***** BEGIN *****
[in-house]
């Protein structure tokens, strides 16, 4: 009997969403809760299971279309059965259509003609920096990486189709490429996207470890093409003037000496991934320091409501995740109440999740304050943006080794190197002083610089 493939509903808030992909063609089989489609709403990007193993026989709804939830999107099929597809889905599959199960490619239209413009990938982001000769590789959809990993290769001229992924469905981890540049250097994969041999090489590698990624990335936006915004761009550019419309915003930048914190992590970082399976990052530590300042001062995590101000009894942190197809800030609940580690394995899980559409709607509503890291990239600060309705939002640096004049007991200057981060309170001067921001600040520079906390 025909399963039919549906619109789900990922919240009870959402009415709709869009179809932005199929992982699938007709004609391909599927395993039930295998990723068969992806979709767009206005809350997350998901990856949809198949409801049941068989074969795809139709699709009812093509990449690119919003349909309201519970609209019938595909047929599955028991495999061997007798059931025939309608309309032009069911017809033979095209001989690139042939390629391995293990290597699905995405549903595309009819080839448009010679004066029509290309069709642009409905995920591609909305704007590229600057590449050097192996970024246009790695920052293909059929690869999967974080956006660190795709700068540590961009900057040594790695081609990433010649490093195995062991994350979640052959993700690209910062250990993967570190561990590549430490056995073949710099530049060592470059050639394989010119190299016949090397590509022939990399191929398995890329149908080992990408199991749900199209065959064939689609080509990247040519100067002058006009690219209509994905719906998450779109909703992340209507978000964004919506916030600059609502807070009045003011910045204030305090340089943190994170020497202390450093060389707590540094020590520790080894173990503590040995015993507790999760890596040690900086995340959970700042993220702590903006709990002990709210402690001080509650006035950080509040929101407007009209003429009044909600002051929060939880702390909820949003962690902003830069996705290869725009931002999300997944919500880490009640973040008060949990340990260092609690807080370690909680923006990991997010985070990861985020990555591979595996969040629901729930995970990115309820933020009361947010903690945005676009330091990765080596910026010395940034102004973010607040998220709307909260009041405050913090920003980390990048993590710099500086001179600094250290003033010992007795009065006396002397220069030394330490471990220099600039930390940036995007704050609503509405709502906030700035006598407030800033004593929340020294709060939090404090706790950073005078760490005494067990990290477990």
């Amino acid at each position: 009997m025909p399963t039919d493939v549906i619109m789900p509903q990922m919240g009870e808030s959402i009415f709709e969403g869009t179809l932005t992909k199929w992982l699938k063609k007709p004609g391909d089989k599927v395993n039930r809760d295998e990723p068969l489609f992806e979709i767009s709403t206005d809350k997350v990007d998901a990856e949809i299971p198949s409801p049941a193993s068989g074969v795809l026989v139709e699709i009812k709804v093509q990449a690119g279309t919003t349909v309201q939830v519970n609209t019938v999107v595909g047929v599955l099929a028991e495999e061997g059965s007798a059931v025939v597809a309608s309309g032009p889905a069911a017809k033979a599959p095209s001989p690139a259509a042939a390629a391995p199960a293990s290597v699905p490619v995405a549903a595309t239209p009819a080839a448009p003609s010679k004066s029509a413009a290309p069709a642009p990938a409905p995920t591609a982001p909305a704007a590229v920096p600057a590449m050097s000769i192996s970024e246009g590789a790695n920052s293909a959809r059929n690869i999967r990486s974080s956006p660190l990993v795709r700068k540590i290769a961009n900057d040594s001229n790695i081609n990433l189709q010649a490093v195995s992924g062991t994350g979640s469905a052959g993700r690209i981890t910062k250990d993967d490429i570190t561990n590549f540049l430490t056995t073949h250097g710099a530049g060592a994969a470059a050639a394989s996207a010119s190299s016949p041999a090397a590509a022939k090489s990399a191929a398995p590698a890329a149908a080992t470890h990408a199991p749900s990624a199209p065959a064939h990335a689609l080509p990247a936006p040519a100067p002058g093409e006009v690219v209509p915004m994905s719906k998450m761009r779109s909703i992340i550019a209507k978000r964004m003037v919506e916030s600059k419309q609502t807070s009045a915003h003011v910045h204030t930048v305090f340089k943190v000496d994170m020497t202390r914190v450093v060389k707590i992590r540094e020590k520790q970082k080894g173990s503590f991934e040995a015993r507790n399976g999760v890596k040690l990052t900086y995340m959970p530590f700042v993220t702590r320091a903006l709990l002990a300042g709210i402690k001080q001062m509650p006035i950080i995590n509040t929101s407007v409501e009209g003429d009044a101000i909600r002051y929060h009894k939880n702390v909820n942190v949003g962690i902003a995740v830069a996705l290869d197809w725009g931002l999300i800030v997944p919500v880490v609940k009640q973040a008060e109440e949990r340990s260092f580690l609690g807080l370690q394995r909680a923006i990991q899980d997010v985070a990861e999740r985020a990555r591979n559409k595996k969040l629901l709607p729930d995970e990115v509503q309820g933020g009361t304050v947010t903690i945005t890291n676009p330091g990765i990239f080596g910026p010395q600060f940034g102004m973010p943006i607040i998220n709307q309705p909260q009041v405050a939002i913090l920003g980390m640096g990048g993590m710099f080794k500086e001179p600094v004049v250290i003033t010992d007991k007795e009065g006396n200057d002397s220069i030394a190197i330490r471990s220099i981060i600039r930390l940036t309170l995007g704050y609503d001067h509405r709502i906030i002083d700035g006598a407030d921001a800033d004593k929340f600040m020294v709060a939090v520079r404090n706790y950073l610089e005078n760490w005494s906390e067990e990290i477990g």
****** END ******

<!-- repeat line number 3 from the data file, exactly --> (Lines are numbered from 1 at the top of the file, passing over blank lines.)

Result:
């Amino acid at each position: 009997m025909p399963t039919d493939v549906i619109m789900p509903q990922m919240g009870e808030s959402i009415f709709e969403g869009t179809l932005t992909k199929w992982l699938k063609k007709p004609g391909d089989k599927v395993n039930r809760d295998e990723p068969l489609f992806e979709i767009s709403t206005d809350k997350v990007d998901a990856e949809i299971p198949s409801p049941a193993s068989g074969v795809l026989v139709e699709i009812k709804v093509q990449a690119g279309t919003t349909v309201q939830v519970n609209t019938v999107v595909g047929v599955l099929a028991e495999e061997g059965s007798a059931v025939v597809a309608s309309g032009p889905a069911a017809k033979a599959p095209s001989p690139a259509a042939a390629a391995p199960a293990s290597v699905p490619v995405a549903a595309t239209p009819a080839a448009p003609s010679k004066s029509a413009a290309p069709a642009p990938a409905p995920t591609a982001p909305a704007a590229v920096p600057a590449m050097s000769i192996s970024e246009g590789a790695n920052s293909a959809r059929n690869i999967r990486s974080s956006p660190l990993v795709r700068k540590i290769a961009n900057d040594s001229n790695i081609n990433l189709q010649a490093v195995s992924g062991t994350g979640s469905a052959g993700r690209i981890t910062k250990d993967d490429i570190t561990n590549f540049l430490t056995t073949h250097g710099a530049g060592a994969a470059a050639a394989s996207a010119s190299s016949p041999a090397a590509a022939k090489s990399a191929a398995p590698a890329a149908a080992t470890h990408a199991p749900s990624a199209p065959a064939h990335a689609l080509p990247a936006p040519a100067p002058g093409e006009v690219v209509p915004m994905s719906k998450m761009r779109s909703i992340i550019a209507k978000r964004m003037v919506e916030s600059k419309q609502t807070s009045a915003h003011v910045h204030t930048v305090f340089k943190v000496d994170m020497t202390r914190v450093v060389k707590i992590r540094e020590k520790q970082k080894g173990s503590f991934e040995a015993r507790n399976g999760v890596k040690l990052t900086y995340m959970p530590f700042v993220t702590r320091a903006l709990l002990a300042g709210i402690k001080q001062m509650p006035i950080i995590n509040t929101s407007v409501e009209g003429d009044a101000i909600r002051y929060h009894k939880n702390v909820n942190v949003g962690i902003a995740v830069a996705l290869d197809w725009g931002l999300i800030v997944p919500v880490v609940k009640q973040a008060e109440e949990r340990s260092f580690l609690g807080l370690q394995r909680a923006i990991q899980d997010v985070a990861e999740r985020a990555r591979n559409k595996k969040l629901l709607p729930d995970e990115v509503q309820g933020g009361t304050v947010t903690i945005t890291n676009p330091g990765i990239f080596g910026p010395q600060f940034g102004m973010p943006i607040i998220n709307q309705p909260q009041v405050a939002i913090l920003g980390m640096g990048g993590m710099f080794k500086e001179p600094v004049v250290i003033t010992d007991k007795e009065g006396n200057d002397s220069i030394a190197i330490r471990s220099i981060i600039r930390l940036t309170l995007g704050y609503d001067h509405r709502i906030i002083d700035g006598a407030d921001a800033d004593k929340f600040m020294v709060a939090v520079r404090n706790y950073l610089e005078n760490w005494s906390e067990e990290i477990g």